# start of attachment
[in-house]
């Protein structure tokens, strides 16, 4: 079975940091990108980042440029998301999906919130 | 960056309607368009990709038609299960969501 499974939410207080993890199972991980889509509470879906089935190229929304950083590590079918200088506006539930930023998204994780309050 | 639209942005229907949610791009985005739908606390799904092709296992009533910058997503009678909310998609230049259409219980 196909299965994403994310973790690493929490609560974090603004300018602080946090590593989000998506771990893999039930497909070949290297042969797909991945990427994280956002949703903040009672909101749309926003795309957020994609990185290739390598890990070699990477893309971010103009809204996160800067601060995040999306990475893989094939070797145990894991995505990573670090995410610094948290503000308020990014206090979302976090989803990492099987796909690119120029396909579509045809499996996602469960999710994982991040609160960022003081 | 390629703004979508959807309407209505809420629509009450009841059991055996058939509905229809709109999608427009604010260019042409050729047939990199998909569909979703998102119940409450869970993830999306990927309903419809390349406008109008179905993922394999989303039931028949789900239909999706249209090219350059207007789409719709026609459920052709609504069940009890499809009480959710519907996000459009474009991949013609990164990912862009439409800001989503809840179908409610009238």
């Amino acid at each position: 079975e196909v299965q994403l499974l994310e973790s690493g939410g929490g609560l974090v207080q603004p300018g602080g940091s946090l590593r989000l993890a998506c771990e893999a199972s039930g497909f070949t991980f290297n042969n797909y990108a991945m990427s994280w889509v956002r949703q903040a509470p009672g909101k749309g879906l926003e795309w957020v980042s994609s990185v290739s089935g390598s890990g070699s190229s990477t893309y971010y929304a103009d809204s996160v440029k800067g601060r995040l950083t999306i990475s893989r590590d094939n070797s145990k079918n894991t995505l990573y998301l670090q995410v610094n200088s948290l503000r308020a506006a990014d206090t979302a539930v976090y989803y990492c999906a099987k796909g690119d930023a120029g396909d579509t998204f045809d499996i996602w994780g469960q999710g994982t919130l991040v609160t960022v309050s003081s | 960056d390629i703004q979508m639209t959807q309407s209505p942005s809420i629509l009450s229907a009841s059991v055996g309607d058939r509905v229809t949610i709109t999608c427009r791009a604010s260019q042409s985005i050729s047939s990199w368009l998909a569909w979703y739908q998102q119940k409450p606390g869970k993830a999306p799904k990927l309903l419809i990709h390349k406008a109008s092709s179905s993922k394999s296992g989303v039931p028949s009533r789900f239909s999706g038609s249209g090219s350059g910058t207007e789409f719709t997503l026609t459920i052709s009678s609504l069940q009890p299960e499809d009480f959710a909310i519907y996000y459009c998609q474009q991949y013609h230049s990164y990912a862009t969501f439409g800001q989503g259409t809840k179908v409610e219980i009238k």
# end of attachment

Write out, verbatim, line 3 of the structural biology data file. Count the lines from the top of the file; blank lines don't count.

């Amino acid at each position: 079975e196909v299965q994403l499974l994310e973790s690493g939410g929490g609560l974090v207080q603004p300018g602080g940091s946090l590593r989000l993890a998506c771990e893999a199972s039930g497909f070949t991980f290297n042969n797909y990108a991945m990427s994280w889509v956002r949703q903040a509470p009672g909101k749309g879906l926003e795309w957020v980042s994609s990185v290739s089935g390598s890990g070699s190229s990477t893309y971010y929304a103009d809204s996160v440029k800067g601060r995040l950083t999306i990475s893989r590590d094939n070797s145990k079918n894991t995505l990573y998301l670090q995410v610094n200088s948290l503000r308020a506006a990014d206090t979302a539930v976090y989803y990492c999906a099987k796909g690119d930023a120029g396909d579509t998204f045809d499996i996602w994780g469960q999710g994982t919130l991040v609160t960022v309050s003081s | 960056d390629i703004q979508m639209t959807q309407s209505p942005s809420i629509l009450s229907a009841s059991v055996g309607d058939r509905v229809t949610i709109t999608c427009r791009a604010s260019q042409s985005i050729s047939s990199w368009l998909a569909w979703y739908q998102q119940k409450p606390g869970k993830a999306p799904k990927l309903l419809i990709h390349k406008a109008s092709s179905s993922k394999s296992g989303v039931p028949s009533r789900f239909s999706g038609s249209g090219s350059g910058t207007e789409f719709t997503l026609t459920i052709s009678s609504l069940q009890p299960e499809d009480f959710a909310i519907y996000y459009c998609q474009q991949y013609h230049s990164y990912a862009t969501f439409g800001q989503g259409t809840k179908v409610e219980i009238k």